The Washington Capitals traded the rights to goaltender Jaroslav Halak to the New York Islanders in exchange for a 2014 fourth-round draft pick, the team announced Thursday afternoon.
Halak, a pending unrestricted free agent, started 12 games for Washington after being acquired from the Buffalo Sabres at the March 5 trade deadline. He finished with a 5-4-3 record, 2.31 goals against average and .930 save percentage.
The 28-year-old was unable to recapture the same magic that spurred the Montreal Canadiens to a 2010 first-round upset of the Capitals. Washington failed to qualify for the postseason for the first time since 2007.
Halak went from playing behind one of the NHL's stingiest defenses with the St. Louis Blues to one of the most porous. He faced roughly six more even-strength shots per appearance with the Capitals than he did with the Blues, who traded him to the Sabres on Feb. 28.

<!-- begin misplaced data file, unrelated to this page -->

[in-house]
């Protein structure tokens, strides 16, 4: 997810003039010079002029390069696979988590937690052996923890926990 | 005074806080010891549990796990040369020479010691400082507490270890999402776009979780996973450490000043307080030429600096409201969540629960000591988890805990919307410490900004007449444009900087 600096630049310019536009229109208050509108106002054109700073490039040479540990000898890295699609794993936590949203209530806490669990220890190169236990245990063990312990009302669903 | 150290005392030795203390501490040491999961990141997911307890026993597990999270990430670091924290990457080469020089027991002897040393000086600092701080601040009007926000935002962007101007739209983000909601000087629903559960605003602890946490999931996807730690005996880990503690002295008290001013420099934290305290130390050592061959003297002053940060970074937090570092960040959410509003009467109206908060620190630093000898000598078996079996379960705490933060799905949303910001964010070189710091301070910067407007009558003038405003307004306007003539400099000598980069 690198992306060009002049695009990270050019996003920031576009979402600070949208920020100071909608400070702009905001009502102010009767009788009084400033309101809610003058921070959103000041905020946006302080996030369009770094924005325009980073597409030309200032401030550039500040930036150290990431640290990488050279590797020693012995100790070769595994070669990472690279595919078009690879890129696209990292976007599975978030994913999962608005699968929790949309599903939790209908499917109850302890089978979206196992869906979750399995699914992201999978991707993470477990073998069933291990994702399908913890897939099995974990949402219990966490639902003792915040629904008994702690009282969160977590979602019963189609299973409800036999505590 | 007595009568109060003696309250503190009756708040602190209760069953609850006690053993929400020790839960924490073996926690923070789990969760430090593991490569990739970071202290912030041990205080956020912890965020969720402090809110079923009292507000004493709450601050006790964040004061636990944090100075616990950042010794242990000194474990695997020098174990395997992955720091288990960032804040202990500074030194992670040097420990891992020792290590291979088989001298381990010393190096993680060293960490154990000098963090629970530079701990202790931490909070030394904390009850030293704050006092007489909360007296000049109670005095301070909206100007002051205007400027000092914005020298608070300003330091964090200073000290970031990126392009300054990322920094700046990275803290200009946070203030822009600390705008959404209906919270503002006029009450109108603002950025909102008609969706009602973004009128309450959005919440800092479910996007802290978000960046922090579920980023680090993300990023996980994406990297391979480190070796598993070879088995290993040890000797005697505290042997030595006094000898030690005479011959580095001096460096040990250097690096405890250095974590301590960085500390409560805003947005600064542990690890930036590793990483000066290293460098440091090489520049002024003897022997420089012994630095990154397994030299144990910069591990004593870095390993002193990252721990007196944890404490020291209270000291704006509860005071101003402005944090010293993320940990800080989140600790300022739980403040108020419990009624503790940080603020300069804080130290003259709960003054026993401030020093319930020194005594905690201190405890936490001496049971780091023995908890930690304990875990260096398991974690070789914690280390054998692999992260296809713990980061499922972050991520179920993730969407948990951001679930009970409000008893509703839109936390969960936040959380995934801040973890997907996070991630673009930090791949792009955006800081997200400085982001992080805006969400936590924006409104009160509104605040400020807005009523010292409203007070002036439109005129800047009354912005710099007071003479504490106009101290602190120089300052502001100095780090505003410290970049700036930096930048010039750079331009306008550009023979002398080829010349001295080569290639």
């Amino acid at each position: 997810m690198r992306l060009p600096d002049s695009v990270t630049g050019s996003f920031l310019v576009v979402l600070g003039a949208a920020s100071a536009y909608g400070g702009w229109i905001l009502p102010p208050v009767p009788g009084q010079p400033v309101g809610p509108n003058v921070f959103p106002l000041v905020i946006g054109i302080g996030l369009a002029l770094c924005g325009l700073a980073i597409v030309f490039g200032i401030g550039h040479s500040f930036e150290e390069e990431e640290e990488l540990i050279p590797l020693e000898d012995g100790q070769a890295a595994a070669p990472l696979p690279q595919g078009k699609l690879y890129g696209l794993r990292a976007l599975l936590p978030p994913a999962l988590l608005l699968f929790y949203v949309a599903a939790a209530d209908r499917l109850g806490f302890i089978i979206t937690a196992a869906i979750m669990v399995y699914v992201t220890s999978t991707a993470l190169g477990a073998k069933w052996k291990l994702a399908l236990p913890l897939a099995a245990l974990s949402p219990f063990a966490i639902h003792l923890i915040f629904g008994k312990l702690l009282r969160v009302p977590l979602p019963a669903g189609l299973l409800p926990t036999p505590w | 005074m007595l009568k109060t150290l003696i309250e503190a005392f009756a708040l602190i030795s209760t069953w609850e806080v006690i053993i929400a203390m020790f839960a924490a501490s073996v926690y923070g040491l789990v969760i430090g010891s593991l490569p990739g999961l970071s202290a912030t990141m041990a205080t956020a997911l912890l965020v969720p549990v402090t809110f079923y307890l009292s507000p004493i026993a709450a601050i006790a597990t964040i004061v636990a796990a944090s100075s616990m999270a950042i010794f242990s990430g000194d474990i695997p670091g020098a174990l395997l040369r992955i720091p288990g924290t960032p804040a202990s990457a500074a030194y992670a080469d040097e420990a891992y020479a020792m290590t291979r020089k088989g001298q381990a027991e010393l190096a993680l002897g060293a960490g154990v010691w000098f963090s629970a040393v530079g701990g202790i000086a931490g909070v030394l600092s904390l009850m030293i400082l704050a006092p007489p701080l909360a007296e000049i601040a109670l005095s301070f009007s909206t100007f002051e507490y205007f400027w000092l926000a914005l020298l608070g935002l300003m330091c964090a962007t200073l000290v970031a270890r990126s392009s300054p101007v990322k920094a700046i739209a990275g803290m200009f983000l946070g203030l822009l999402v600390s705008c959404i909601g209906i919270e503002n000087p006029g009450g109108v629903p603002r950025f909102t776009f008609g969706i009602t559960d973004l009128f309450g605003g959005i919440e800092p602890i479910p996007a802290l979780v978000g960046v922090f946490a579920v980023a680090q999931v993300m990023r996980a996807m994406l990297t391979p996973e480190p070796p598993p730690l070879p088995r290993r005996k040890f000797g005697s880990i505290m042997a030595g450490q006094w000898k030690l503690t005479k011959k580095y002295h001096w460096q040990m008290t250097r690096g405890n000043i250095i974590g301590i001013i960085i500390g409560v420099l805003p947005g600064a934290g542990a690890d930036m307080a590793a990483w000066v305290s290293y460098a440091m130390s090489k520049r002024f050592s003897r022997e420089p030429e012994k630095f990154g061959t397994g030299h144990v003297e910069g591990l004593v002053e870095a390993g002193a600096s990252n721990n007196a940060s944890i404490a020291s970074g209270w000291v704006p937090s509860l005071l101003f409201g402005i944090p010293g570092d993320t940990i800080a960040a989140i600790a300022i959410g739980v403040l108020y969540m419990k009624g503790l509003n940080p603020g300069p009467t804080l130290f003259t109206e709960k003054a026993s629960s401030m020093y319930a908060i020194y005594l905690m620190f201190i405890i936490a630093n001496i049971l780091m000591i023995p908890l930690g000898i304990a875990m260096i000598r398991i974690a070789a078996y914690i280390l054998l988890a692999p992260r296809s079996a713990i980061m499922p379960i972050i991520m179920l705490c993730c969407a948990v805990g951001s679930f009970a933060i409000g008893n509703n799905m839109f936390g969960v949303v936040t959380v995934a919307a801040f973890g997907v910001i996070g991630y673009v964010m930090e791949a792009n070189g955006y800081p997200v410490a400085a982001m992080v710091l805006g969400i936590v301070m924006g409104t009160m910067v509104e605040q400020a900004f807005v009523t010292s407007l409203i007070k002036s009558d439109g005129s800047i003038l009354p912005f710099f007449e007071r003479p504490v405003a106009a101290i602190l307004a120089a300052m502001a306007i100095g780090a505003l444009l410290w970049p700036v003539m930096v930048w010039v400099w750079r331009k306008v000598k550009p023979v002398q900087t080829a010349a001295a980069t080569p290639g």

Of course, Halak's defining moment in Washington was the awkward situation created when former coach Adam Oates revealed to reporters that the goaltender "wasn't 100 percent comfortable" starting against the Blues last month.
Halak's departure leaves the Capitals with a decision to make regarding their goaltending tandem for next season. They could elect to go with Braden Holtby and Philipp Grubauer or seek an experienced, low-cost veteran to back up Holtby while giving Grubauer more time to develop in the American Hockey League.
It was a mutually beneficial trade for both parties. The Capitals acquired a draft pick for a player that was unlikely to re-sign, while the Islanders received a potential starter who can steady their shaky goaltending situation.
The trade was consummated by assistant general manager Brian MacLellan, who is performing those duties for the time being while Washington searches for George McPhee's replacement.
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